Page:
"I haven't slept in the last week, just thinking about this," Delvecchio told's John McGourty on the eve of the statue unveiling. "It's a great honor, especially with Gordie having his statue and Ted going up in a couple of nights. The Ilitches are great people for doing this, great for the NHL."

When McGourty got off the phone with Lindsay the other day, he was laughing about the conversation. What was so funny?

"Ted just gets it," McGourty laughed. "Listen to his quote on having a statue of him at 'The Joe."

"I often think of the times that I've visited different cities and walked down major boulevards or through the public parks and see the statues of famous people who discovered this or that, or the pioneers in the founding of the country and ... the birds crap all over them. I'm glad my statue will be indoors. Hopefully, there're no birds in Joe Louis Arena."

Heck, I'd give him a statue just for that line, but that's just me. I think another quote from the story pretty much sums up the real reason why Lindsay, Delvecchio and Howe are immortalized at the arena.
"It's a great honor, especially with Gordie having his statue and Ted going up in a couple of nights. The Ilitches are great people for doing this, great for the NHL." -- Alex Delvecchio

"We had great teams and we had great chemistry," Lindsay said. "Everybody was for everybody. If a goal was scored against us, it wasn't the right winger's fault, it wasn't the defense's fault, it wasn't the goalie's fault. It was OUR fault, all six guys on the ice."

In Montreal, the Canadiens also are heavily involved in honoring past greats in this, their 100th season.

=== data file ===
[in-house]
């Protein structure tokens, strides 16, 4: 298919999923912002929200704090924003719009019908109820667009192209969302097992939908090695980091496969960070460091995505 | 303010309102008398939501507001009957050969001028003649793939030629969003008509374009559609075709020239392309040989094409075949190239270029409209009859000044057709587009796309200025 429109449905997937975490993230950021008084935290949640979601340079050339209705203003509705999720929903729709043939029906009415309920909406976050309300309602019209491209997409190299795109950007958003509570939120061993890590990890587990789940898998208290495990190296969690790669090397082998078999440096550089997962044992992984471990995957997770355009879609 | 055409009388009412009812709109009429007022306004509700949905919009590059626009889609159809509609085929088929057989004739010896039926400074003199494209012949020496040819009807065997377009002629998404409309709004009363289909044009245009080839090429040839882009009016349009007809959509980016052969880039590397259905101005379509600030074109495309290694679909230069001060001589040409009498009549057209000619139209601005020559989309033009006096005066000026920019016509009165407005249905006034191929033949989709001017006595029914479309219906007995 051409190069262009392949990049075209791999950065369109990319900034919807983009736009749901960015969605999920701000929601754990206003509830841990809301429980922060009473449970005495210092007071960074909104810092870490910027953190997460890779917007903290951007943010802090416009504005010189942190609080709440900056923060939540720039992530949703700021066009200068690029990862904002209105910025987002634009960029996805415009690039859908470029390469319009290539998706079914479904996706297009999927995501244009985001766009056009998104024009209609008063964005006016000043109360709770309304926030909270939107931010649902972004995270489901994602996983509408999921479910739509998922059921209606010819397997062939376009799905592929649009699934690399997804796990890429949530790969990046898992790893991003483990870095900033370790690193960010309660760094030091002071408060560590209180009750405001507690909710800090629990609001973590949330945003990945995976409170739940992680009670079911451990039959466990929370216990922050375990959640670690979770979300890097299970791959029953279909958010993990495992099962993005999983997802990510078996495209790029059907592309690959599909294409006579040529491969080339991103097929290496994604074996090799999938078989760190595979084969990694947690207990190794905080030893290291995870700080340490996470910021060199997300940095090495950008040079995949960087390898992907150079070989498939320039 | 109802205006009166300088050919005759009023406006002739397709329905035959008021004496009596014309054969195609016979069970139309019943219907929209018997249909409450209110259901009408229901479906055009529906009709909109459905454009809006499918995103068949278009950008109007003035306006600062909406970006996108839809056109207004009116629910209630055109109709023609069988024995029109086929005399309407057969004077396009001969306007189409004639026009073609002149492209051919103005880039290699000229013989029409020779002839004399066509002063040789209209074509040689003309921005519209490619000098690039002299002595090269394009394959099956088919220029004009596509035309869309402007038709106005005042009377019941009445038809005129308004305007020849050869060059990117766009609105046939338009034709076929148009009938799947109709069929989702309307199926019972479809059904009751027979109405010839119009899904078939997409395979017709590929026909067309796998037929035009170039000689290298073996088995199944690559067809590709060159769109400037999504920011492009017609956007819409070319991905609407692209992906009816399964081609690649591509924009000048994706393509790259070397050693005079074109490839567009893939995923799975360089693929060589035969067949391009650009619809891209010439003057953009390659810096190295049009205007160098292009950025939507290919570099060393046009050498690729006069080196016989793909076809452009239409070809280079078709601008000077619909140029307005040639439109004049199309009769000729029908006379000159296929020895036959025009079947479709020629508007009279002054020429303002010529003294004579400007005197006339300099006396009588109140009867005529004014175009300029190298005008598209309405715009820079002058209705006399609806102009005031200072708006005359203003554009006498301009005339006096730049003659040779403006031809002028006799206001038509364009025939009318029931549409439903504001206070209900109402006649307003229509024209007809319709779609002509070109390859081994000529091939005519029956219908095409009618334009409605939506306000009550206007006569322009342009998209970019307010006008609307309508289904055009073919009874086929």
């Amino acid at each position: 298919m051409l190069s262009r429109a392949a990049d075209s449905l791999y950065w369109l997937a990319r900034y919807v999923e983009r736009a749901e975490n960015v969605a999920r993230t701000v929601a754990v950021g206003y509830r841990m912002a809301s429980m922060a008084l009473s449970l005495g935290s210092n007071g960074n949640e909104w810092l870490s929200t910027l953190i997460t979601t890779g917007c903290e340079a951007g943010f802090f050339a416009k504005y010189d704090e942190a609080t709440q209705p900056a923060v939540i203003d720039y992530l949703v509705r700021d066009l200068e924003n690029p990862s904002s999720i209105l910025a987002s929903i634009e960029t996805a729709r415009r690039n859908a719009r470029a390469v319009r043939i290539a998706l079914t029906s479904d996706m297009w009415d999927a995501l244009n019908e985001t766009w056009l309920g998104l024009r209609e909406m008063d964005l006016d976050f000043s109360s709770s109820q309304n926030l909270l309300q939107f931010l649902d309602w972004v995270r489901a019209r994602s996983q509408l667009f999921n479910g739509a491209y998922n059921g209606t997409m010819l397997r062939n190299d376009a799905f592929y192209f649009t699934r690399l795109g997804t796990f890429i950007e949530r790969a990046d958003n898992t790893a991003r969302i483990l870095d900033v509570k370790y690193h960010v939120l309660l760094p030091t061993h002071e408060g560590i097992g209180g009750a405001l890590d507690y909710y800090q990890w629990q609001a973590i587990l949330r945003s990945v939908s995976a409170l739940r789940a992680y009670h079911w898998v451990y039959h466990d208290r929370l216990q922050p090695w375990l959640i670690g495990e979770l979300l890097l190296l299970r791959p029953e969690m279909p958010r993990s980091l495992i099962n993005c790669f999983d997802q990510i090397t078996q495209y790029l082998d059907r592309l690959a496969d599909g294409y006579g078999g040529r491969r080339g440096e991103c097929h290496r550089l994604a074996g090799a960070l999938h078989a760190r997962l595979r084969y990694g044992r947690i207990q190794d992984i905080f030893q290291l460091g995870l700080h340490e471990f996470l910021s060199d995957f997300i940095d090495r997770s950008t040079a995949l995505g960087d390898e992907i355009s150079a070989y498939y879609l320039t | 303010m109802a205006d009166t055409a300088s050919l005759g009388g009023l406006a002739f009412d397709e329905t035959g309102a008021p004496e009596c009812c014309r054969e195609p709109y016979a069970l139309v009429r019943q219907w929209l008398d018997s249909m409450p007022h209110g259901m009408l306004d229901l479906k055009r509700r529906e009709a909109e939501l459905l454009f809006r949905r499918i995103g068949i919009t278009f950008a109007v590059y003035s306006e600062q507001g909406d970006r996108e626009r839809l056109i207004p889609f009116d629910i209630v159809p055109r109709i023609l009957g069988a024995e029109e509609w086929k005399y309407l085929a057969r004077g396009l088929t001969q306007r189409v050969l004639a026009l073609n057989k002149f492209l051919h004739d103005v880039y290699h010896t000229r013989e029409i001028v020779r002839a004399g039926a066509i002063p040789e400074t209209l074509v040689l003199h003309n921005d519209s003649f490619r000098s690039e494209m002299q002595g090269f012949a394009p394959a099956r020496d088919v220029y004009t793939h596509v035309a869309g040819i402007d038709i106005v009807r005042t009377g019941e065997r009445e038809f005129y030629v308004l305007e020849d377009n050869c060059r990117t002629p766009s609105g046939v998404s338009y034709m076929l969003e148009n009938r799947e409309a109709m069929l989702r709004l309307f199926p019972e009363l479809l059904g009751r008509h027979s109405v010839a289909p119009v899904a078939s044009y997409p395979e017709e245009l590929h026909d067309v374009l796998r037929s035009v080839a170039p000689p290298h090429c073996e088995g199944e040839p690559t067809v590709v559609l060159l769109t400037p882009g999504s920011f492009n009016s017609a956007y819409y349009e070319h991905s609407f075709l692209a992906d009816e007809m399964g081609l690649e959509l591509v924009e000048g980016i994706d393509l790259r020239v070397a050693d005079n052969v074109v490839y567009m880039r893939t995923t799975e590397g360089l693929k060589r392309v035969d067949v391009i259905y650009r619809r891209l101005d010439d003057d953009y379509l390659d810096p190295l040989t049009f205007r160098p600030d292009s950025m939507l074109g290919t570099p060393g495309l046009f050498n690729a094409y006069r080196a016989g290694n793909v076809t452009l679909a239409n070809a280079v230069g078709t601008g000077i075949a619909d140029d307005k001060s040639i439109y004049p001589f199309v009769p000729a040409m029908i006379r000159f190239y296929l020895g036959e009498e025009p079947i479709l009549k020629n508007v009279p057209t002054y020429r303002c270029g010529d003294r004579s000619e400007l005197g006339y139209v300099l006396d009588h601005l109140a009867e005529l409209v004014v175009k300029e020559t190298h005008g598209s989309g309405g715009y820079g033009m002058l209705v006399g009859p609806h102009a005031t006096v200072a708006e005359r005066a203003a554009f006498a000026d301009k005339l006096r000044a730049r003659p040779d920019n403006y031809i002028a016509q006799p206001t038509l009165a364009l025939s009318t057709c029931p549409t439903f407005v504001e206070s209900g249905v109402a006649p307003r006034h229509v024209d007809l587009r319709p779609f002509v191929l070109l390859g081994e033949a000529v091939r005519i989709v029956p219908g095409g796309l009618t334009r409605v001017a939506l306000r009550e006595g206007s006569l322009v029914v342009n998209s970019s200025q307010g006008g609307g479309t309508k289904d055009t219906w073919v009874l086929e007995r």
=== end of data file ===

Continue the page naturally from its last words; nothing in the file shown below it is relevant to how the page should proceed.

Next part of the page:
Wednesday night they unveiled a ring of honor at the Bell Centre, saluting their great players, 44 in all. That's no easy feat when you're talking about the Canadiens, whose list of tremendous players would resemble a phone book.

Players on the ring include Howie Morenz, Georges Vezina, Aurel Joliat, Newsy Lalonde, Joe Malone, Sprague Cleghorn, Herb Gardiner, Sylvio Mantha, Maurice Richard, Joe Hall, George Hainsworth, Jack Laviolette, Didier Pitre, Albert Siebert, Bill Durnan, Ken Reardon, Toe Blake, Tom Johnson, Bernard Geoffrion, Doug Harvey, Jacques Plante, Lorne Worsley, Frank Mahovlich, Ken Dryden, Jacques Lemaire, Bert Olmstead, Serge Savard, Jacques Laperriere, Buddy O'Connor and Patrick Roy, who will have his No. 33 retired by the team Nov. 22.

"You can tell it's going to be special this year and I feel really fortunate. This is something no other team could ever say. There's so much history. That's the type of thing that, when you retire, you'll think about and say 'I was part of that.' That's unreal." -- Georges Laraque

Dick Duff, Larry Robinson, Steve Shutt, Guy Lapointe, Jean Beliveau, Dickie Moore, Henri Richard, Yvan Cournoyer, Guy Lafleur and General Manager Bob Gainey were on hand for the pre-game festivities prior to the home opener. Emile Bouchard, 88, and 90-year-old Elmer Lach -- the two oldest surviving Canadiens -- dropped the puck for the ceremonial faceoff as the team began the home portion of its centennial season.

Georges Laraque, a Montreal native, is in his first season with the Canadiens and was in the lineup for Wednesday's game.